And Now You Know: Riverside was a city within a city
Orange was going to have an enormous amount of shipbuilding for the World War II effort, the problem was going to be where to house all the incoming workers and their families. The first workers coming into Orange were taking any type of housing and any other living spaces wherever they could find something. Orange residents with homes large enough to take in boarders were renting spare rooms. Some were able to partition off large rooms to make two or more rooms and rent them. Beds were often placed in large attics and rented.
In extreme cases, two workers on opposite shifts may rent the same bed. One would sleep while the other would be at work.
There was a great need for housing. At some point, entire families would come to Orange and there needed to be places to house them.
The largest residential engineering project ever undertaken in the United States was set to begin in Orange. The federal government acquired 348 acres on the west bank of the Sabine River at Orange to begin building 2,000 houses.
The land was all marsh and swamp. Trees would have to be cleared, along with the heavy brush and any other obstructions to construction. After the land was cleared, the pumping of sand and dredging of mud from the river bottom began. Millions of cubic feet of mud and sand were spread and only partially allowed to settle before pipe for the water and sewer systems were laid on the ground to be covered over by more soil.
Laying the pipe on the ground and covering it over was much easier and faster than having to dig trenches to lay the pipe.
Streets were immediately laid out and constructed without steel reinforcement. The steel was needed for the war effort and could not be used for such a “temporary construction project.”
There was no storm sewer system for drainage. The curb and gutter of the streets were graded along with the pavement to allow the water to drain to the river after a rain. In reality, this was far from adequate method to drain streets. Riverside streets never drained very well and often after only a light rain there was street flooding.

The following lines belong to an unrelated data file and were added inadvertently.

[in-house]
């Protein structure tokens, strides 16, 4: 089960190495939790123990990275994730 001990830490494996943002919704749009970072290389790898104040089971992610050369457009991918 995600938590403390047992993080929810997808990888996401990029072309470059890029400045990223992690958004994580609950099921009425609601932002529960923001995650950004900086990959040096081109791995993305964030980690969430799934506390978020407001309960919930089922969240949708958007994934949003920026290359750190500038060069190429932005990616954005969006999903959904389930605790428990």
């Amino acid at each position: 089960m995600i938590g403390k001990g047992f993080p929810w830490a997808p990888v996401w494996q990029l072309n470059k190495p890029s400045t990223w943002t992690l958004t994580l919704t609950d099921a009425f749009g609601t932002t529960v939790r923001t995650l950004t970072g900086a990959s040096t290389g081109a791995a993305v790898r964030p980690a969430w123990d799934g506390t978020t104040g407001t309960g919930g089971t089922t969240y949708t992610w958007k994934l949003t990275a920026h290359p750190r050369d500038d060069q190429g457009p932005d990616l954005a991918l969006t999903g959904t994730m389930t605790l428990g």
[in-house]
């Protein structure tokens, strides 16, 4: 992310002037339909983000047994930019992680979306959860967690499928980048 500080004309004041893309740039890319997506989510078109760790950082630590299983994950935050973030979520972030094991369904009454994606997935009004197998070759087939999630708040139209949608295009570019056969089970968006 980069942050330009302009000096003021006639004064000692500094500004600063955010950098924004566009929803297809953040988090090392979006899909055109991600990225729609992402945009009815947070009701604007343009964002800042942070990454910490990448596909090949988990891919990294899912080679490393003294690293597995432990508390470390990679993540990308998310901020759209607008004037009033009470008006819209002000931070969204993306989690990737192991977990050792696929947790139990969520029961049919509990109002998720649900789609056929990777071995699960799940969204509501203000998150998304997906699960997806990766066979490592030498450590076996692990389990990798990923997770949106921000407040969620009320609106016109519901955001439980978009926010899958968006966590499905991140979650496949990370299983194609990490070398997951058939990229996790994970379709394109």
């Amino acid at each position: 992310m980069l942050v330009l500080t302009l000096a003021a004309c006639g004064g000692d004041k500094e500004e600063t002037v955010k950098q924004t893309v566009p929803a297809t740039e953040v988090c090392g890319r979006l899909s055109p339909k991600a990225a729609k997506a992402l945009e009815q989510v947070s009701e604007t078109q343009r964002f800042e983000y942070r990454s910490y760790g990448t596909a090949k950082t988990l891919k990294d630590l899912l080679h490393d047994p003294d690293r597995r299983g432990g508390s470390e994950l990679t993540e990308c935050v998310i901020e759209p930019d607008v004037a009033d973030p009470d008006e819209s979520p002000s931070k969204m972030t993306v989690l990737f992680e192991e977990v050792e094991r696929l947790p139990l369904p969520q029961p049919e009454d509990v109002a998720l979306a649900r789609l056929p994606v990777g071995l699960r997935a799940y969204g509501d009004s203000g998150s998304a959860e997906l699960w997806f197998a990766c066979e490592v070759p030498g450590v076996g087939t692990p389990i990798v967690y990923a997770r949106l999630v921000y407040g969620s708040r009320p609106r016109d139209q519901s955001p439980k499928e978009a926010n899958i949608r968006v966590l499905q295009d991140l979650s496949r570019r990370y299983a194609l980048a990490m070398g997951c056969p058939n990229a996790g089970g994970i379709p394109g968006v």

The lack of steel reinforcement and not allowing the soil to settle caused the streets to begin to crack early. As long as Riverside existed, there was uneven paving from broken concrete.
There would be 2,000 houses constructed in the first section of Riverside. Later, there would be over 2500 built in “Riverside Addition”. Both complexes were simply referred to as “Riverside.” By September 1942, the first families began to move in.
The first houses were solidly constructed and built as either one, two or three bedroom duplex units. They would have a small kitchen, living room, and full bathroom in addition to the bedrooms. They were covered with slate or asbestos siding. The walls were not insulated but were finished inside with sheetrock. The floors were polished pine.
Riverside Addition was not so well built. The floor plans were the same, but the outside walls were usually just two layers of sheetrock. They were hastily covered with a rubberized paint before they got wet and started to come apart. Some of the houses had sheetrock covered interior walls, but some had unfinished walls. There was virtually no privacy.